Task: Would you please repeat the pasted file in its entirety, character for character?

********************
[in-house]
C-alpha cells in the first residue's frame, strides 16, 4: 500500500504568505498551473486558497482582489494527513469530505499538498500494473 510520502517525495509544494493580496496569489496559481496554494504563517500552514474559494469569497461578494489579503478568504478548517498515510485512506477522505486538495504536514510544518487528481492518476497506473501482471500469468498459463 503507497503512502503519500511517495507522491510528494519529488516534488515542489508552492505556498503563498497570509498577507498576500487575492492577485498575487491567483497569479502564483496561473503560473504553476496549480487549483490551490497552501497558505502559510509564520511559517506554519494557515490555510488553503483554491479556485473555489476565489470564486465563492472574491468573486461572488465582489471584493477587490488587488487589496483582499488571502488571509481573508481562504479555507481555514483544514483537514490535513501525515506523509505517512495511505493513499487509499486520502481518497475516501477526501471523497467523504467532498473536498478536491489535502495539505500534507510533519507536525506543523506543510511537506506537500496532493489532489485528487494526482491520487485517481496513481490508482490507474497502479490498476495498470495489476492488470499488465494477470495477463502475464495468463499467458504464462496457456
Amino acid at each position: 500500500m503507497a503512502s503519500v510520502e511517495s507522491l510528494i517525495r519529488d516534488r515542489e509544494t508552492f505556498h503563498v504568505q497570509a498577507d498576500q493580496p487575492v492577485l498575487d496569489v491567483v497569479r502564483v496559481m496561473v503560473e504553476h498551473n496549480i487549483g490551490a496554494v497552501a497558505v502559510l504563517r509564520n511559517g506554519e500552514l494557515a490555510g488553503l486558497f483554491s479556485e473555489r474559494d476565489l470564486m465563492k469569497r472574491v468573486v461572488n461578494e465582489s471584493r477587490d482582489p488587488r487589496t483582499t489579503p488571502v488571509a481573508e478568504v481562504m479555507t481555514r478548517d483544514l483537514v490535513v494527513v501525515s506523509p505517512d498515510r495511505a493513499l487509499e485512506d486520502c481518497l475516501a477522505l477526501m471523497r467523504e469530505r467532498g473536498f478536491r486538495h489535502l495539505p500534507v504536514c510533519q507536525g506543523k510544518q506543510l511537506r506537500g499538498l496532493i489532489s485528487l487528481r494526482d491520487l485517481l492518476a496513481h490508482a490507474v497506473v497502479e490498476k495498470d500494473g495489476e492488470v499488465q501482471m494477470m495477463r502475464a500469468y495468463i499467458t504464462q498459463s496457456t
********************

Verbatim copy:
[in-house]
C-alpha cells in the first residue's frame, strides 16, 4: 500500500504568505498551473486558497482582489494527513469530505499538498500494473 510520502517525495509544494493580496496569489496559481496554494504563517500552514474559494469569497461578494489579503478568504478548517498515510485512506477522505486538495504536514510544518487528481492518476497506473501482471500469468498459463 503507497503512502503519500511517495507522491510528494519529488516534488515542489508552492505556498503563498497570509498577507498576500487575492492577485498575487491567483497569479502564483496561473503560473504553476496549480487549483490551490497552501497558505502559510509564520511559517506554519494557515490555510488553503483554491479556485473555489476565489470564486465563492472574491468573486461572488465582489471584493477587490488587488487589496483582499488571502488571509481573508481562504479555507481555514483544514483537514490535513501525515506523509505517512495511505493513499487509499486520502481518497475516501477526501471523497467523504467532498473536498478536491489535502495539505500534507510533519507536525506543523506543510511537506506537500496532493489532489485528487494526482491520487485517481496513481490508482490507474497502479490498476495498470495489476492488470499488465494477470495477463502475464495468463499467458504464462496457456
Amino acid at each position: 500500500m503507497a503512502s503519500v510520502e511517495s507522491l510528494i517525495r519529488d516534488r515542489e509544494t508552492f505556498h503563498v504568505q497570509a498577507d498576500q493580496p487575492v492577485l498575487d496569489v491567483v497569479r502564483v496559481m496561473v503560473e504553476h498551473n496549480i487549483g490551490a496554494v497552501a497558505v502559510l504563517r509564520n511559517g506554519e500552514l494557515a490555510g488553503l486558497f483554491s479556485e473555489r474559494d476565489l470564486m465563492k469569497r472574491v468573486v461572488n461578494e465582489s471584493r477587490d482582489p488587488r487589496t483582499t489579503p488571502v488571509a481573508e478568504v481562504m479555507t481555514r478548517d483544514l483537514v490535513v494527513v501525515s506523509p505517512d498515510r495511505a493513499l487509499e485512506d486520502c481518497l475516501a477522505l477526501m471523497r467523504e469530505r467532498g473536498f478536491r486538495h489535502l495539505p500534507v504536514c510533519q507536525g506543523k510544518q506543510l511537506r506537500g499538498l496532493i489532489s485528487l487528481r494526482d491520487l485517481l492518476a496513481h490508482a490507474v497506473v497502479e490498476k495498470d500494473g495489476e492488470v499488465q501482471m494477470m495477463r502475464a500469468y495468463i499467458t504464462q498459463s496457456t